Cash flow and mounting debt are among the biggest worries small businesses have related to COVID-19, finds a new survey by the Canadian Federation of Independent Business (CFIB). CFIB recommends that the federal government expand its Canada Emergency Business Account (CEBA) program and amend other emergency programs to help small firms navigate the tough road to recovery they face.
“We have heard very positive things about CEBA from our members who are able to access it. The program is delivering needed immediate support to many struggling businesses—especially as help with other major expenses like rent is still weeks or months away,” said CFIB president Dan Kelly.
CEBA allows the banks to provide up to a $40,000 interest free loan to business owners, with up to $10,000 forgiven when the government-backed loan is repaid.
“Unfortunately, there remain far too many businesses unable to access CEBA loans due to a requirement to demonstrate a 2019 payroll between $20,000 and $1.5 million. This cuts out those that pay with dividends (e.g. family businesses), those who pay contract workers (e.g. private gyms) and those who rent chairs to other independent business owners (e.g. hair salons). It is especially unfair that some of the smallest and hardest hit business owners are unable to access this lifeline,” Kelly added.
CFIB is sending an open letter to MPs this week with key recommendations on improving CEBA, including:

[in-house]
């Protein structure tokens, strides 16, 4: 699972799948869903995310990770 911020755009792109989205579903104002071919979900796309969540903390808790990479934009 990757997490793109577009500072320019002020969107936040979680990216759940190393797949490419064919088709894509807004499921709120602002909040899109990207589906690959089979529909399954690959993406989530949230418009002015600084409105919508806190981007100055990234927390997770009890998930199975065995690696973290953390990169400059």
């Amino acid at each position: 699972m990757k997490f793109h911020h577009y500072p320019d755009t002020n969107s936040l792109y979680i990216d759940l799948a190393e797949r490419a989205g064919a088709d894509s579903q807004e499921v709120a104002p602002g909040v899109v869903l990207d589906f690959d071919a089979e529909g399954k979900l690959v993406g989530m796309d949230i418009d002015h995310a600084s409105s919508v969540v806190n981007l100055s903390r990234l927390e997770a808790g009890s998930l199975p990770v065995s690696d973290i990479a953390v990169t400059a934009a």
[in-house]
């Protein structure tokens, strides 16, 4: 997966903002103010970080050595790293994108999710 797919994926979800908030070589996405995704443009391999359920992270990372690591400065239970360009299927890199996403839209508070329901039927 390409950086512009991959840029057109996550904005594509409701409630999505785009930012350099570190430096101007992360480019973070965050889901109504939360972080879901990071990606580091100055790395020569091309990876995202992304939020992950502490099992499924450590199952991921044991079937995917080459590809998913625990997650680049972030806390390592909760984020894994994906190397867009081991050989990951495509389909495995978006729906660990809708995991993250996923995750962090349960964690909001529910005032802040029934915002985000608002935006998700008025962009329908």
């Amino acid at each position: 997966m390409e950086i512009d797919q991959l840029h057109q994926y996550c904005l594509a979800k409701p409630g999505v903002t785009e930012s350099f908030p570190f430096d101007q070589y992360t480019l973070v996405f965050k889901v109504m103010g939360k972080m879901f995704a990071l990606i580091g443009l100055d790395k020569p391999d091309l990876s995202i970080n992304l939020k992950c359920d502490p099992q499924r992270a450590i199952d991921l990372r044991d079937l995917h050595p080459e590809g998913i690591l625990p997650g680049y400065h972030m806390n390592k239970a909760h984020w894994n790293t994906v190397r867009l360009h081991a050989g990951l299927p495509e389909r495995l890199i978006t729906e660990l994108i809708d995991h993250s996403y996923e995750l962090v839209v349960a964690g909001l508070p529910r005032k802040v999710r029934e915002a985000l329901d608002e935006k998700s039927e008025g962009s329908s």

- Expand eligibility for CEBA to include businesses that pay dividends, employ contractors, and allow those that rent space to contractors to use other ways to satisfy the payroll test
- Allow those that have a personal bank account and brand new businesses that have at least $1,700 in payroll (or equivalent) in January and February 2020 to access the program
- Increase the amount made available to business owners by $20,000 each month the emergency phase continues and expand the forgiveness portion by 25 per cent each month
“Most business owners are not in a position to take on more debt. While the initial $40,000 loan was helpful, that money will quickly be spent if the current situation continues,” added Corinne Pohlmann, CFIB’s senior vice-president of national affairs.
CFIB also included recommendations to improve the Canada Emergency Wage Subsidy (CEWS) and the Canada Emergency Commercial Rent Agreement (CECRA):
- Extend CEWS beyond June 6 for as long as various levels of emergency provisions are in place
- Extend the employer payroll tax rebate for all staff on payroll who come under CEWS and not just for those on furlough
- Expand eligibility for CECRA to allow businesses who have suffered revenue losses of more than 20 per cent and are not eligible for other federal programs to access it.
- Simplify CECRA to allow tenants to directly access the 50 per cent government relief if their landlords indicate they will not apply.
“We appreciate that the government has had to work quickly to create and roll out these programs,” concluded Kelly. “They have already shown they are willing to listen, so we are calling on them to make further critical changes to ensure the programs are really and truly working for small business owners.”